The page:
Democrats should reject any accusations of shoddy ethics should they ditch the filibuster. Technically, they may be in the majority only by the single vote of Vice-President Kamala Harris stepping in to break 50-50 ties. But the 50 Democratic senators will first have spoken for a whopping majority of voters over those claimed by Republicans. The population of the states the 50 Democratic senators represent exceed the populations backing the Republican senators by close to 40 million people. We ran the data through a spreadsheet and came up with that fact, so far undiscovered in the media.

Every thought piece on the subject warns that, if he filibuster is jettisoned, there will come a day — as soon as 2024 — when a Republican president backed by a Republican-controlled Senate will choose to reverse Biden's programs. But the alternative is to sit idly in acceptance of effective Republican control of the Senate by filibuster and squander four more years in the gridlock that has been persuading Americans that democracy has reached the end of the road.

from seldom used to always

The filibuster was given birth by accident during the Jefferson administration. A rule for ending debate was dropped without realizing that there was nothing to stop a senator from prattling on forever. No one put that to the test until 1837 when Whig senators tried to block a Democratic bill to reverse a prior censure of President Andrew Jackson. Save for a resurgence in the second half of the 19th century during a bout of polarization, the tactic lay largely dormant until the mid-20th century when the filibuster was used heavily by Republicans, allied with Dixiecrats (Democrats from southern states in agreement), to block legislation favoring racial equality and civil rights. It is only recently that the threat of filibuster was enough to send bills to oblivion.

Any senator can invoke the filibuster procedure, provided 41 or more senators vote to sustain it. Thus invoked, a supermajority of 60 votes is needed to pass a bill rather than the simple majority of 51.

Originally, the filibuster meant standing in the well of the Senate and speaking hour after hour about anything and everything to delay vote on a bill. Avowed segregationist Strom Thurmond, Republican of South Carolina, set the record in 1957 by speaking for more than 24 hours straight. Texas Republican Ted Cruz, in his attempt to defund Obamacare, made it to 21 hours in 2013, famously reading Dr. Seuss' "Green Eggs and Ham" to his daughters watching on C-Span.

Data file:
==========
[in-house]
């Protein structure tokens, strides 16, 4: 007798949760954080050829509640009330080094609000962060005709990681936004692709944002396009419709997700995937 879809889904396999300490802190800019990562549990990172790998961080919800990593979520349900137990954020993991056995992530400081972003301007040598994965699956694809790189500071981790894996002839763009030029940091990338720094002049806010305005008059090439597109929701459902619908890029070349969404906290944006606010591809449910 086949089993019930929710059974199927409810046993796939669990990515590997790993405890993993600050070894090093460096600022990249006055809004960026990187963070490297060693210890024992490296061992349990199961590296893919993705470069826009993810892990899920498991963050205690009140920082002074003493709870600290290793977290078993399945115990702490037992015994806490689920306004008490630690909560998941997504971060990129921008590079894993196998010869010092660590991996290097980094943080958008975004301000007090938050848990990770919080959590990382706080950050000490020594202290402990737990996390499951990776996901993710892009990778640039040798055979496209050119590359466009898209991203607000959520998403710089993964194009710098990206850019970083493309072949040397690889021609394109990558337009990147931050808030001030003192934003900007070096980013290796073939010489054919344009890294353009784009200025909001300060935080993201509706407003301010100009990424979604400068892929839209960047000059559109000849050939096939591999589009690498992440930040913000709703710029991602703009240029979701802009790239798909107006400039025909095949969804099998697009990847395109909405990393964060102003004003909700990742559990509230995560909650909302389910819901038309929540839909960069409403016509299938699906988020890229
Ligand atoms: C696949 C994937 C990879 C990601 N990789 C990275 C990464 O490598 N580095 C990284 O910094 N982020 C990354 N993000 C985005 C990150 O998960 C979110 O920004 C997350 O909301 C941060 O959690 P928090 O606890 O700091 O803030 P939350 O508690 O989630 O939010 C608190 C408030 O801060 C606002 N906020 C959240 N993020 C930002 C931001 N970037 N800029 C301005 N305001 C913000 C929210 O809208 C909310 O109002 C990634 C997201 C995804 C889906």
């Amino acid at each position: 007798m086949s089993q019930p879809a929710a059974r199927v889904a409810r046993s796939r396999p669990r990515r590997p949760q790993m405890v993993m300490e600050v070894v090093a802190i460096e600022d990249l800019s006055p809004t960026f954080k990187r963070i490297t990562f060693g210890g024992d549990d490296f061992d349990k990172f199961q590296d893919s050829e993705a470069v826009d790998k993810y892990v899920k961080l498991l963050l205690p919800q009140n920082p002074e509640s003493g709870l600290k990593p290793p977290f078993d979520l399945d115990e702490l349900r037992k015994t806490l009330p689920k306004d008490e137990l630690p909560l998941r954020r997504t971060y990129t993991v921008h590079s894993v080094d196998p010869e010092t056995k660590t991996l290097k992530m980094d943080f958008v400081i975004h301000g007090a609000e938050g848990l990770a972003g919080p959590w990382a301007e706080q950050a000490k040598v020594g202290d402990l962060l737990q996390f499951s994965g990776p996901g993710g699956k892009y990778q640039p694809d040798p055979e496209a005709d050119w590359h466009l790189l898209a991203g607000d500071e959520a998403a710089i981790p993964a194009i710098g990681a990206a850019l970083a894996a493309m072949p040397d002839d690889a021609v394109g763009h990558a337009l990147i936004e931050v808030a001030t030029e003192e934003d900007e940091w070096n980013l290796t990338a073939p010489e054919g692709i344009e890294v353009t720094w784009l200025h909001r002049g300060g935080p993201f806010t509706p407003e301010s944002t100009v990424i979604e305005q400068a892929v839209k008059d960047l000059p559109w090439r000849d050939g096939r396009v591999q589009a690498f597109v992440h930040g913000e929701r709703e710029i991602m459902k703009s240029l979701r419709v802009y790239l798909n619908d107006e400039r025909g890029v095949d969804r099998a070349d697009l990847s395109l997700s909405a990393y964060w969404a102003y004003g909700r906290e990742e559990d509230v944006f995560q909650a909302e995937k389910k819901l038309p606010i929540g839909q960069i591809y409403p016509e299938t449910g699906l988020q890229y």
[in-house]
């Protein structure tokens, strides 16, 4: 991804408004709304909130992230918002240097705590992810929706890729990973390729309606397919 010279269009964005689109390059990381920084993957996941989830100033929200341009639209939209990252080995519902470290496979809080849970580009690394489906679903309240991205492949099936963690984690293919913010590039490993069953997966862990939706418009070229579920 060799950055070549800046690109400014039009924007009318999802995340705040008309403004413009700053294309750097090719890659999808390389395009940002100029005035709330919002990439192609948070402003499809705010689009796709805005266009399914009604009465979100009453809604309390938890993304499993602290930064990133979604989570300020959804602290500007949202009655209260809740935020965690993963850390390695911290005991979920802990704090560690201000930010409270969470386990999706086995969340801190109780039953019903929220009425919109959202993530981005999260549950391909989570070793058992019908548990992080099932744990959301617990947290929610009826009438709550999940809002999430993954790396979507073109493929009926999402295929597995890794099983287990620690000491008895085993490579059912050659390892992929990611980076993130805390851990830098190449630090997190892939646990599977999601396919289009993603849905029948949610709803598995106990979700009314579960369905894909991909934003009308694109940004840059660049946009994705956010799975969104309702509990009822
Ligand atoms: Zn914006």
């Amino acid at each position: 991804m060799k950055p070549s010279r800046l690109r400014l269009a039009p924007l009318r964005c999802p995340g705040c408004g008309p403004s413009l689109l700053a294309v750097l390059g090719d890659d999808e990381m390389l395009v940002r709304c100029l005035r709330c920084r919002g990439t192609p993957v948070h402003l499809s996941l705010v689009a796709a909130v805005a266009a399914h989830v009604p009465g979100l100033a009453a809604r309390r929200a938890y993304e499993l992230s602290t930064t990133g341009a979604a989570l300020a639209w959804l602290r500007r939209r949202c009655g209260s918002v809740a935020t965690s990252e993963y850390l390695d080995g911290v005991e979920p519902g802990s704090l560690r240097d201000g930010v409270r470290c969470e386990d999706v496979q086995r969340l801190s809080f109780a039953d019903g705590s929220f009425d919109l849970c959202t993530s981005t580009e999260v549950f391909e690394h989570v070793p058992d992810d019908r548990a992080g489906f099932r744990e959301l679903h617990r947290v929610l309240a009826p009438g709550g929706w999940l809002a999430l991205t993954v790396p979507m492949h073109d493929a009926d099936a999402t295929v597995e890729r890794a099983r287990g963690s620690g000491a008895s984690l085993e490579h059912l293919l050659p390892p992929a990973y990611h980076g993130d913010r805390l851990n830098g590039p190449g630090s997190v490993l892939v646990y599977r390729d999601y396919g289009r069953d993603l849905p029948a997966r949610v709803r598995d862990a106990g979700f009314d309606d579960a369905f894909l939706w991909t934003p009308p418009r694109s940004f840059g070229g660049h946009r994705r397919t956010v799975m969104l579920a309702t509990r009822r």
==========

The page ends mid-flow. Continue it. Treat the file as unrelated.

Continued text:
But standing on the floor of the Senate and speaking for hours was thought to be a waste of time. Hence only the threat of filibuster sufficing to induce surrender and leave a bill stillborn in the Senate dustbin.

Chipping away at the filibuster began in 2013, when Majority Leader Harry Reid and the Democratic majority voted to end its use against appointments of federal judges. In 2017 Mitch McConnell took it a step further, doing away with the filibuster's use against appointments of Supreme Court justices as well, and in the Trump years has taken advantage of Reid's initiative to stock the federal bench with close to 200 conservative judges.

With the Senate the graveyard where legislation goes to die, the role of Congress has been appropriated by the executive branch. Presidents have used executive orders to accomplish what Congress has abdicated — an average of 260 by the last four presidents, with Joe Biden signing more in his first 30 days than any of them. The federal agencies then turn those orders into regulatory rules, effectively creating laws that congressional legislation should have created. It is an expansion of executive power that greatly bothers recent conservative appointees to the Supreme Court.

obstacle course

Posing a threat to President Biden's ambitious plans are two Democratic senators, Joe Manchin of West Virginia and Kyrsten Sinema of Arizona. Both are averse to ending the filibuster.

Manchin went on Fox News to make an extravagant pledge shortly after the election.